Amaechi Okobi has recounted a question his son asked him out of the blues that led to a conversation about gender inequality.
The Group Head, Communications and External Affairs at Access Bank said his son was only 8 when he asked him if one person can commit adultery. When he responded that it takes two, his son asked why only the woman is stoned in the Bible for commiting adultery.
He said this led to their first conversation about gender inequality.
Some years ago, my 8-year old and I were having brunch. No, he’s not 8 anymore; he’s a wee bit older now. Listen, though. As we dined on our mushroom, cheese, tomato and chopped prawns omelettes (no pepper, of course), he suddenly got serious and asked: Daddy, can one person alone commit adultery? (Yikes! Please God, not this conversation) Trying hard to sound unflustered, I answered, “No Son, it takes two.” His follow up was quick and urgent: Why then in the Bible do they stone women for committing adultery? Where are the men? Cue in our first convo on gender inequality. But that’s not the story. The beautiful Amazons of @iamsaharagroup invited me to speak at their recent IWD event. They wanted tips for bridging the gender equality gap (male view). 150+ empowered, intelligent. badass Nigerian women. What an incredible, albeit terrifying honor? What do I know about women? And gender equality? Especially as I am the problem. Men have benefitted from gender inequality for eons. But have we really? Benefitted? Imagine a world where the needs, behaviors and aspirations of men and women are considered, and favored, and valued equally. Mind blowing, huh? Imagine the economy, for one. Several studies have confirmed the positive impacts gender equality would have on GDP per capita. For certain, the world would be a much better place.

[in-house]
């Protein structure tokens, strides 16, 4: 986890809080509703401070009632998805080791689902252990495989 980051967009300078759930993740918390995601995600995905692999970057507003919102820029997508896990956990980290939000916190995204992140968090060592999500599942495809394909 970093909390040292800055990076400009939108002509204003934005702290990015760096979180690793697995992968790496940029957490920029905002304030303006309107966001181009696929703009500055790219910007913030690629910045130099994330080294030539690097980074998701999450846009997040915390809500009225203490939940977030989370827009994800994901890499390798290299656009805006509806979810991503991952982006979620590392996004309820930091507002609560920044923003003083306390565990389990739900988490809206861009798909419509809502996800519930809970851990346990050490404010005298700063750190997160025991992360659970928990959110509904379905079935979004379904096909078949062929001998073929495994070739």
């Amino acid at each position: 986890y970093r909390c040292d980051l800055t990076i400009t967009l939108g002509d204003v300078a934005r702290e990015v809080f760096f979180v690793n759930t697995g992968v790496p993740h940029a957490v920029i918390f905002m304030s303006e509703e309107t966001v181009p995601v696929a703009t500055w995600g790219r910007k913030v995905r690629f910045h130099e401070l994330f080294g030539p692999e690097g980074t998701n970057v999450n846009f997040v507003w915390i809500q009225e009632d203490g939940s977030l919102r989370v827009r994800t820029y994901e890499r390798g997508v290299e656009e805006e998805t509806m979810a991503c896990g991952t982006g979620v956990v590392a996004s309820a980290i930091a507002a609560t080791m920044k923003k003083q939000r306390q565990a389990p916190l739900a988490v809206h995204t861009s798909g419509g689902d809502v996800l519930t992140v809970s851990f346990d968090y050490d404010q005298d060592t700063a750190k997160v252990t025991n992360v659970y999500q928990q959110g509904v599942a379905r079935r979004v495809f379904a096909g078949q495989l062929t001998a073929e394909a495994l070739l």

Here’s the thing, though (the first thing, I think): Gender (in)equality impacts everyone, and therefore concerns both women and men. Gender equality for far too long has been treated mainly as a “women’s issue” – as women have been a driving force behind the agenda. But as my son said, “where are the men?” We must jump in and play a stronger role in killing this beast. And not just the men that have daughters or sisters or girlfriends or wives or mothers. All men. That’s when we’ll start winning. This game is not about empowering women. Women are already powerful. This game is about dismantling institutions and cultural norms that diminish women’s power. Shoutout to the Amazons; I thoroughly enjoyed our time together. And I loved the gift basket and the toilet bag that screamed, ‘YOU’RE THE MAN.’